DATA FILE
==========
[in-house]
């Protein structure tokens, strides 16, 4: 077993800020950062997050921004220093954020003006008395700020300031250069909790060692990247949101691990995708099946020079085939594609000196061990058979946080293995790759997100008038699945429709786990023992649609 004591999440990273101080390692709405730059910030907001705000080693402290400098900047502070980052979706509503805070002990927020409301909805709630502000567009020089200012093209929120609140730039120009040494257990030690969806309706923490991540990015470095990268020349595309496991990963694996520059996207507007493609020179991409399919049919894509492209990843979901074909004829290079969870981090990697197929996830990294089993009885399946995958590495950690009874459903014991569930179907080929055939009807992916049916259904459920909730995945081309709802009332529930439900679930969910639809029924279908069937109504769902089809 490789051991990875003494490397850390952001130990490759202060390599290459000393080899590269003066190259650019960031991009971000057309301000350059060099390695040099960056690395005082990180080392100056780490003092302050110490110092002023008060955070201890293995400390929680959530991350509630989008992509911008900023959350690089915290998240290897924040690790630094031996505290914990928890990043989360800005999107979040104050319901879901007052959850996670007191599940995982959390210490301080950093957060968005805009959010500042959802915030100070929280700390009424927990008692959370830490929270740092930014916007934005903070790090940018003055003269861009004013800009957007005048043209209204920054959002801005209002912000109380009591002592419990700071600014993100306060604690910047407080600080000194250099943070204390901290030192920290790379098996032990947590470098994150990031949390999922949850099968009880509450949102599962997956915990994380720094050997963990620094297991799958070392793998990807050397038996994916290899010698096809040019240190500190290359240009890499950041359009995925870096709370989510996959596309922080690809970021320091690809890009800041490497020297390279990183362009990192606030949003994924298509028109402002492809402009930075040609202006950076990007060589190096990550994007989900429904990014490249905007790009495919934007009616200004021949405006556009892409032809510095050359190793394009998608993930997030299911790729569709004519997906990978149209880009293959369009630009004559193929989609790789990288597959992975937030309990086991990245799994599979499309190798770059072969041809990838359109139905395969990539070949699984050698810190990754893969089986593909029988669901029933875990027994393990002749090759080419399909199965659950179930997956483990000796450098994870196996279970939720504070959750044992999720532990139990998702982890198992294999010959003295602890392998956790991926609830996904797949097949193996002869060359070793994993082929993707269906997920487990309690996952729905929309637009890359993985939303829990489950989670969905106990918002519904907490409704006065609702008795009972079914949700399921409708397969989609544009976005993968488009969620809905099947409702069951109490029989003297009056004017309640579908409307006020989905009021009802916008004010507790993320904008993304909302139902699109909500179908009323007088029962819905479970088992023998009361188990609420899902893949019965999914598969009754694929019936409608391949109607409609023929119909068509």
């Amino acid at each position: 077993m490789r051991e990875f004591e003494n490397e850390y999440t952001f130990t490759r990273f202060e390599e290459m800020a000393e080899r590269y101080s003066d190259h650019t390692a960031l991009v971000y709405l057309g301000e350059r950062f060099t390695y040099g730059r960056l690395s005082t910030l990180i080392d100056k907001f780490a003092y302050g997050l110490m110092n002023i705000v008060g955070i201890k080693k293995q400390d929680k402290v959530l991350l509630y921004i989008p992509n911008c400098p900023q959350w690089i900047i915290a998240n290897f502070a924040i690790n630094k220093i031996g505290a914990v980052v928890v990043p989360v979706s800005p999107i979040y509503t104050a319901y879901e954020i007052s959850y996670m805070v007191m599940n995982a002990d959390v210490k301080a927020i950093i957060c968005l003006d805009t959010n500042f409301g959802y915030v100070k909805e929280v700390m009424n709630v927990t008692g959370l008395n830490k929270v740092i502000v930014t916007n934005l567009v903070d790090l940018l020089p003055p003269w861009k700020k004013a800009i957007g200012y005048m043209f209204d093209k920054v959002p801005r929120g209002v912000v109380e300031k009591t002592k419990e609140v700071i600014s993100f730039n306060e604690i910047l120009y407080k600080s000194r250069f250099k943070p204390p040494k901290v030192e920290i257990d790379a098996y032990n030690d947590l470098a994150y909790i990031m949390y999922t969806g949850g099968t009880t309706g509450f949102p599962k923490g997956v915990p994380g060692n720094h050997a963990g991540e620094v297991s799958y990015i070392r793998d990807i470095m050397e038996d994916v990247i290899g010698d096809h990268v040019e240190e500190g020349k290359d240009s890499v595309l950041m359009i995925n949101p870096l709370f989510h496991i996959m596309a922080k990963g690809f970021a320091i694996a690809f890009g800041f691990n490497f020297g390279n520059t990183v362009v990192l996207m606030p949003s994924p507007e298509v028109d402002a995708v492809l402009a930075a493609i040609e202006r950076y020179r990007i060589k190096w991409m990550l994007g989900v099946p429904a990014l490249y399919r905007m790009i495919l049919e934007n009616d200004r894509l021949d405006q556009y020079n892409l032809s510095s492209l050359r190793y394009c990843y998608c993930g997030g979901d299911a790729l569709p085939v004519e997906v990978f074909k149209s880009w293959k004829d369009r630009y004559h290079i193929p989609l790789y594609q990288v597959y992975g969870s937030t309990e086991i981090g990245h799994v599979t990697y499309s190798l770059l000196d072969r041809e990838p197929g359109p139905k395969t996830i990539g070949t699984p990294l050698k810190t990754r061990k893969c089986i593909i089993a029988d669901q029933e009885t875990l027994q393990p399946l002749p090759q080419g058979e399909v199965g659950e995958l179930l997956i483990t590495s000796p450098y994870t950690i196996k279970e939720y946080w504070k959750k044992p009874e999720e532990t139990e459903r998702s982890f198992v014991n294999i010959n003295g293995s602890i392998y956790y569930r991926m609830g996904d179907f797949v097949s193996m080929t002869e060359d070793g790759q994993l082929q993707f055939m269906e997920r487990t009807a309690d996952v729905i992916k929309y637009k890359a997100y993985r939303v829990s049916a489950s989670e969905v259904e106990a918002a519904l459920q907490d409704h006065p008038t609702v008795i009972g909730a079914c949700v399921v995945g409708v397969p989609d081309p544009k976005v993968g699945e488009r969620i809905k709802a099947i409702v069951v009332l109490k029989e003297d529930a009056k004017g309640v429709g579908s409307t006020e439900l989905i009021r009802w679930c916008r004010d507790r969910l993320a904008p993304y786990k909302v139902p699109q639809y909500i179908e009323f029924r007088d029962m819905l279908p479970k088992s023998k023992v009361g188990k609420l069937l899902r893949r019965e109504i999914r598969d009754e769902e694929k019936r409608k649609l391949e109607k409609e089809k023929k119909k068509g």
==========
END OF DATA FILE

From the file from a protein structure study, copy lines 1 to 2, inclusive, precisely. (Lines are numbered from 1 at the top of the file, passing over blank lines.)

[in-house]
């Protein structure tokens, strides 16, 4: 077993800020950062997050921004220093954020003006008395700020300031250069909790060692990247949101691990995708099946020079085939594609000196061990058979946080293995790759997100008038699945429709786990023992649609 004591999440990273101080390692709405730059910030907001705000080693402290400098900047502070980052979706509503805070002990927020409301909805709630502000567009020089200012093209929120609140730039120009040494257990030690969806309706923490991540990015470095990268020349595309496991990963694996520059996207507007493609020179991409399919049919894509492209990843979901074909004829290079969870981090990697197929996830990294089993009885399946995958590495950690009874459903014991569930179907080929055939009807992916049916259904459920909730995945081309709802009332529930439900679930969910639809029924279908069937109504769902089809 490789051991990875003494490397850390952001130990490759202060390599290459000393080899590269003066190259650019960031991009971000057309301000350059060099390695040099960056690395005082990180080392100056780490003092302050110490110092002023008060955070201890293995400390929680959530991350509630989008992509911008900023959350690089915290998240290897924040690790630094031996505290914990928890990043989360800005999107979040104050319901879901007052959850996670007191599940995982959390210490301080950093957060968005805009959010500042959802915030100070929280700390009424927990008692959370830490929270740092930014916007934005903070790090940018003055003269861009004013800009957007005048043209209204920054959002801005209002912000109380009591002592419990700071600014993100306060604690910047407080600080000194250099943070204390901290030192920290790379098996032990947590470098994150990031949390999922949850099968009880509450949102599962997956915990994380720094050997963990620094297991799958070392793998990807050397038996994916290899010698096809040019240190500190290359240009890499950041359009995925870096709370989510996959596309922080690809970021320091690809890009800041490497020297390279990183362009990192606030949003994924298509028109402002492809402009930075040609202006950076990007060589190096990550994007989900429904990014490249905007790009495919934007009616200004021949405006556009892409032809510095050359190793394009998608993930997030299911790729569709004519997906990978149209880009293959369009630009004559193929989609790789990288597959992975937030309990086991990245799994599979499309190798770059072969041809990838359109139905395969990539070949699984050698810190990754893969089986593909029988669901029933875990027994393990002749090759080419399909199965659950179930997956483990000796450098994870196996279970939720504070959750044992999720532990139990998702982890198992294999010959003295602890392998956790991926609830996904797949097949193996002869060359070793994993082929993707269906997920487990309690996952729905929309637009890359993985939303829990489950989670969905106990918002519904907490409704006065609702008795009972079914949700399921409708397969989609544009976005993968488009969620809905099947409702069951109490029989003297009056004017309640579908409307006020989905009021009802916008004010507790993320904008993304909302139902699109909500179908009323007088029962819905479970088992023998009361188990609420899902893949019965999914598969009754694929019936409608391949109607409609023929119909068509």